Triceps brachii: originates on the caudal border of the scapula and inserts on the olecranon tuber. It acts to extend the elbow and flex the shoulder. It is innervated by the radial nerve.

Anconeus: originates on the humerus and inserts on the proximal end of the ulna. It acts to extend the elbow. It is innervated by the radial nerve.

Cranial muscles of the arm:

Biceps brachia: originates on the supraglenoid tubercle and inserts on the ulnar and radial tuberosities. It acts to flex the elbow and extend the shoulder. It is innervated by the musculocutaneous nerve.

Brachialis: originates on the lateral surface of humerus and inserts on the ulnar and radial tuberosities. It acts to flex the elbow. It is innervated by the musculocutaneous nerve.

Cranial and lateral muscles of antebrachium:

Extensor carpi radial: originates on the supracondylar crest and inserts on the metacarpals. It acts to extend the carpus. It is innervated by the radial nerve.

Common digital extensor: originates on the lateral epicondyle of the humerus and inserts on the distal phalanges. It acts to extend the carpus and joints of the digits 3, 4, and 5. It is innervated by the radial nerve.

Extensor carpi ulnar: originates on the lateral epicondyle of the humerus and inserts on the metacarpal 5 and the accessory carpal bone. It acts to abduct and extend the carpal joint. It is innervated by the radial nerve.

Supinator: originates on the lateral epicondyle of the humerus and inserts on the radius. It acts to rotate the forearm laterally. It is innervated by the radial nerve.

Abductor pollicis longus: originates on the ulna and inserts on metacarpal 1. It acts to abduct the digit and extend the carpal joints. It is innervated by the radial nerve.

Caudal and medial muscles of forearm:

Pronator teres: originates on the medial epicondyle of the humerus and inserts on the medial border of the radius. It acts to rotate forearm medially and flex the elbow. It is innervated by the median nerve.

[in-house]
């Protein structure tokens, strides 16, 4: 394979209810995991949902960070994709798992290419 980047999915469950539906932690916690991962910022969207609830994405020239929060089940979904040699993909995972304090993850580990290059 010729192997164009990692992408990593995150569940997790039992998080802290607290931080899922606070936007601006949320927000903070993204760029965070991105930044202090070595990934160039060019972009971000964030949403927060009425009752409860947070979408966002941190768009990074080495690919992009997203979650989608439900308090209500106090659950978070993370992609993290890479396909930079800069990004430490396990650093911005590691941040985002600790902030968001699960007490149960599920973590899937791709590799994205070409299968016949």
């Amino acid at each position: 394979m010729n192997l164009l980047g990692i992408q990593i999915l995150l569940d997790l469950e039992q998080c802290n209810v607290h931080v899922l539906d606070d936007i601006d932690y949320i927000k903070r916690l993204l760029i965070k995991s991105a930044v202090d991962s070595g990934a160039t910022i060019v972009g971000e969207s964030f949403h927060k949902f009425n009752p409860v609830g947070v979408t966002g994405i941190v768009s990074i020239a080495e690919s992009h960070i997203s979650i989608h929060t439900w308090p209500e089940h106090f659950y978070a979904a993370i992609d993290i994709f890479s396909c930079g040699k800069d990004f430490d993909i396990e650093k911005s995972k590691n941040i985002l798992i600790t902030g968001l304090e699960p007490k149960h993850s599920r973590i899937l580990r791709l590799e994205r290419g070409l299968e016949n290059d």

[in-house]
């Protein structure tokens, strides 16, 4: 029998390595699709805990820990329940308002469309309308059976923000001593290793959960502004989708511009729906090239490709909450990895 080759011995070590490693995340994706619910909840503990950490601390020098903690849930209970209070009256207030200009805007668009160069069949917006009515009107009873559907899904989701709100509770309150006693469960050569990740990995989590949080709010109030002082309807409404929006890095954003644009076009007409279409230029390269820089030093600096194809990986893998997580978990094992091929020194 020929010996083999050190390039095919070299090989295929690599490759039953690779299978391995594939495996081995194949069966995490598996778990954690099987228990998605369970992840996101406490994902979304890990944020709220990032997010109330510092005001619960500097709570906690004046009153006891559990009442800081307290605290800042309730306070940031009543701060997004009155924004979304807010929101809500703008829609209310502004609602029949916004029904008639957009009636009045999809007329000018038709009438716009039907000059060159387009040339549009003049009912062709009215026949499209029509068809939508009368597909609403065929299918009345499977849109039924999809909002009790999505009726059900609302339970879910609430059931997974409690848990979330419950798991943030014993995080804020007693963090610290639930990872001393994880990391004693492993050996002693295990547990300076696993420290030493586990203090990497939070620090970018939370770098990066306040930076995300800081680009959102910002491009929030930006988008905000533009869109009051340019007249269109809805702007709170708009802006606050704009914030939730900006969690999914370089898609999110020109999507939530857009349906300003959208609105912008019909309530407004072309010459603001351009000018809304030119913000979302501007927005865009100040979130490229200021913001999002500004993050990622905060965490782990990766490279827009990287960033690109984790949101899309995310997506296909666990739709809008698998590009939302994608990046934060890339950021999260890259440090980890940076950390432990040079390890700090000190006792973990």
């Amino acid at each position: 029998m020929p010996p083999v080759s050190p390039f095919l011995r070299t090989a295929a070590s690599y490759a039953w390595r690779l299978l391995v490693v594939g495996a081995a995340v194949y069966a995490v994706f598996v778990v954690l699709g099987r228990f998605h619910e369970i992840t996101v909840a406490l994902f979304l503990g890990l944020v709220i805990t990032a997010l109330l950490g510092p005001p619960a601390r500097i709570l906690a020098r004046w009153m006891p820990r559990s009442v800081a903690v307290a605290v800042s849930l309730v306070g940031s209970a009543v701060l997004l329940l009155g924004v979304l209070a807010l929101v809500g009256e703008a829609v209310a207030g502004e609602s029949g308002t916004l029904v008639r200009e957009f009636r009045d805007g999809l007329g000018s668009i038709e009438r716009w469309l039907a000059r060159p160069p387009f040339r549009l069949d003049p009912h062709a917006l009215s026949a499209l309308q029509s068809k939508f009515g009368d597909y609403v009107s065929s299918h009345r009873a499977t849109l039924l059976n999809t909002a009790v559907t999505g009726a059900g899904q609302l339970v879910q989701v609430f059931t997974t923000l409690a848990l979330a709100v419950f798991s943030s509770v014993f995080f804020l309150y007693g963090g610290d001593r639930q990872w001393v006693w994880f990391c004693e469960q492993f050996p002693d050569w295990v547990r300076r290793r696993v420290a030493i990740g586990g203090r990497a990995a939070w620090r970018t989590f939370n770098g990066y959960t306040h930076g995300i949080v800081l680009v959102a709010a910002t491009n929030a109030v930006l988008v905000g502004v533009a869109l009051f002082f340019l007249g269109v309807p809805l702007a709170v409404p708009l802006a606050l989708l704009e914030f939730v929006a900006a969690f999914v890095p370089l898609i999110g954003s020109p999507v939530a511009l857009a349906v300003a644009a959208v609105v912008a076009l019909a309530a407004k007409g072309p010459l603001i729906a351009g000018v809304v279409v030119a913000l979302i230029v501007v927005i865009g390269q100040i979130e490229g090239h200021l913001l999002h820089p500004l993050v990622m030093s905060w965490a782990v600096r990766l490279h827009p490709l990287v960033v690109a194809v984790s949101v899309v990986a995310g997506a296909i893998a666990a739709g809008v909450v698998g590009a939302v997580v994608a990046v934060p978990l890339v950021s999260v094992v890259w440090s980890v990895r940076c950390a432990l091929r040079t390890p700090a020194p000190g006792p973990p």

Flexor carpi radial: originates on the medial epicondyle of the humerus and inserts on the palmar side of metacarpals 2 and 3. It acts to flex the carpus. It is innervated by the median nerve.

Superficial digital flexor: originates on the medial epicondyle of the humerus and inserts on the palmar surface of the middle phalanges. It acts to flex the carpus, metacarpophalangeal and proximal interphalangeal joints of the digits. It is innervated by the median nerve.

Flexor carpi ulnar: originates on the olecranon and inserts on the accessory carpal bone. It acts to flex the carpus. It is innervated by the ulnar nerve.

Deep digital flexor: originates on the medial epicondyle of the humerus and inserts on the palmar surface of the distal phalanx. It acts to flex the carpus, metacarpophalangeal joints, and the proximal and distal interphalangeal joints of the digits. It is innervated by the median nerve.

Pronator quadratus: originates on surfaces of the radius and ulna. It acts to pronate the paw. It is innervated by the median nerve.

Caudal muscles of the thigh:

Biceps femoris: originates on the ischiatic tuberosity and inserts on the patellar ligament. It acts to extend the hip, stifle and hock. It is innervated by the sciatic nerve.

Semitendinosus: originates on the ischiatic tuberosity and inserts on the tibia. It acts to extend the hip, flex the stifle and extend the hock. It is innervated by the sciatic nerve.

Semimembranosus: originates on the ischiatic tuberosity and inserts on the femur and tibia. It acts to extend the hip and stifle. It is innervated by the sciatic nerve.

Medial muscles of the thigh:

Sartorius: originates on the ilium and inserts on the patella and tibia. It acts to flex the hip and both flex and extend the stifle. It is innervated by the femoral nerve.

Gracilis: originates on the pelvic symphysis and inserts on the cranial border of the tibia. It acts to adduct the limb, flex the stifle and extend the hip and hock. It is innervated by the obturator nerve.

Pectineus: originates on the iliopubic eminence and inserts on the caudal femur. It acts to adduct the limb. It is innervated by the obturator nerve.

Adductor: originates on the pelvic symphysis and inserts on the lateral femur. It acts to adduct the limb and extend the hip. It is innervated by the obturator nerve.